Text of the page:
So far, as enjoyable as this World Series has played out to this point, it hasn’t been, you know, particularly tense. The Dodgers breezed through Game 1, the Rays took a nice lead in Game 2 and held on, and in Game 3, the Dodgers didn’t so much as break
So far, as enjoyable as this World Series has played out to this point, it hasn’t been, you know, particularly tense. The Dodgers breezed through Game 1, the Rays took a nice lead in Game 2 and held on, and in Game 3, the Dodgers didn’t so much as break a sweat. We know we have all gotten spoiled -- three of the last four World Series have gone seven games, and each of them had some absolute jaw-droppers of games -- but it’d still be nice to get one of those tight, taut ones in before this Series takes the Game 5 turn. (If it takes the Game 5 turn.) Considering how talented these teams are, it seems just a matter of time. But now, though: Here are your Game 4 storylines.
1. Can the Dodgers bottle that a couple of more times?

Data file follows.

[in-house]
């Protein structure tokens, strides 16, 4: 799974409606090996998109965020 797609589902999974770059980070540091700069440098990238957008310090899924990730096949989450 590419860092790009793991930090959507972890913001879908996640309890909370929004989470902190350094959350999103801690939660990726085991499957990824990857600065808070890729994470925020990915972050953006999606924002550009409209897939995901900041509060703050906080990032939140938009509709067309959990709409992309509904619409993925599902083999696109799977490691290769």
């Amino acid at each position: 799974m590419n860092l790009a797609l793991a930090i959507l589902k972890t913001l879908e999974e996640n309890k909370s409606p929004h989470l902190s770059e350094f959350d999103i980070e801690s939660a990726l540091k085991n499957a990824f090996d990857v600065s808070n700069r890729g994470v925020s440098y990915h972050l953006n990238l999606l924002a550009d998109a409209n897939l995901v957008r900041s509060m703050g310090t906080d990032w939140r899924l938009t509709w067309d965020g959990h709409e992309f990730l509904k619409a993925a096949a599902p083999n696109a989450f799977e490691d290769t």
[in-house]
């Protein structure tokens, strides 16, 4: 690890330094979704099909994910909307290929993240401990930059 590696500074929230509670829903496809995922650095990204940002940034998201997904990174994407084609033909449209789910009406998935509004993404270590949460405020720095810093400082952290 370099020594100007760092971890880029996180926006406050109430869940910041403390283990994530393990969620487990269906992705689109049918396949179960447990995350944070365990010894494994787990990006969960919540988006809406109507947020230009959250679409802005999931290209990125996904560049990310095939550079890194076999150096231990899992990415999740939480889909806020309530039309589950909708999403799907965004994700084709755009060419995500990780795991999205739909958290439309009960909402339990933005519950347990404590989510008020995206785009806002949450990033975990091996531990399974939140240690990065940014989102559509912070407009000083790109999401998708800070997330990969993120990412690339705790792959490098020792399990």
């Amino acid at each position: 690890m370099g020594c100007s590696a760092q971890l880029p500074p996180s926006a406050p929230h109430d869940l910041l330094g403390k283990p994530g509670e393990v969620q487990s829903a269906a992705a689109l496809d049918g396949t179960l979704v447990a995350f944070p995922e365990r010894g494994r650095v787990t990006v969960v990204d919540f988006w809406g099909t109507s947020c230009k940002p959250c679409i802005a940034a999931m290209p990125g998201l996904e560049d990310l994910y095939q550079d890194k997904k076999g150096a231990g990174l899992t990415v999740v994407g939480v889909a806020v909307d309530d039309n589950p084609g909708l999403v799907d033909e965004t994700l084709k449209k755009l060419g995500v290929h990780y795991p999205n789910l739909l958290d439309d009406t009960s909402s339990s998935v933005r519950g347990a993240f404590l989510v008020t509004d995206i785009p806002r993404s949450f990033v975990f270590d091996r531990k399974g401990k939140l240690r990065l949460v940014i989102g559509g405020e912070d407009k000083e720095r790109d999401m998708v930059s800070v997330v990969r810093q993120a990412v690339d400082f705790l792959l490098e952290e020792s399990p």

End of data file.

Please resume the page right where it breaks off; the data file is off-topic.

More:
The thing about the Dodgers is when they win, they win in a way that makes them look absolutely unbeatable. You wonder how they have ever lost. Game 3, like Game 1, was one of those games, one where the Rays looked outmatched and outclassed in every possible way. The way Walker Buehler was pitching, it looked like Justin Turner’s first-inning homer would be enough, but the Dodgers went ahead and put five more on the Rays, just to show off. It’s not always going to go as right as this for the Dodgers. But when it does, the mountain just looks impossible for the Rays to climb.
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2. How worried should the Rays be after what happened to their aces?
One of the primary reasons to feel optimistic about the Rays coming into this series was their top three starters: Tyler Glasnow, Blake Snell and Charlie Morton is a triumvirate the envy of any team in baseball. Except for the Dodgers, as it turns out. The Dodgers have taken their 2-1 lead against those very three pitchers, and now they get to face the Rays’ bullpen game rather than one of those big three. Actually, those three Rays starters put up an 8.78 ERA in their three starts, and none made it out of the fifth inning. So maybe the scariest thing is this: The Rays have already had three bullpen games, all told. They need their Johnny Wholestaff Game 4 -- with Ryan Yarbrough as the bulk guy -- to save them Saturday, or they’re going to be facing elimination by Sunday.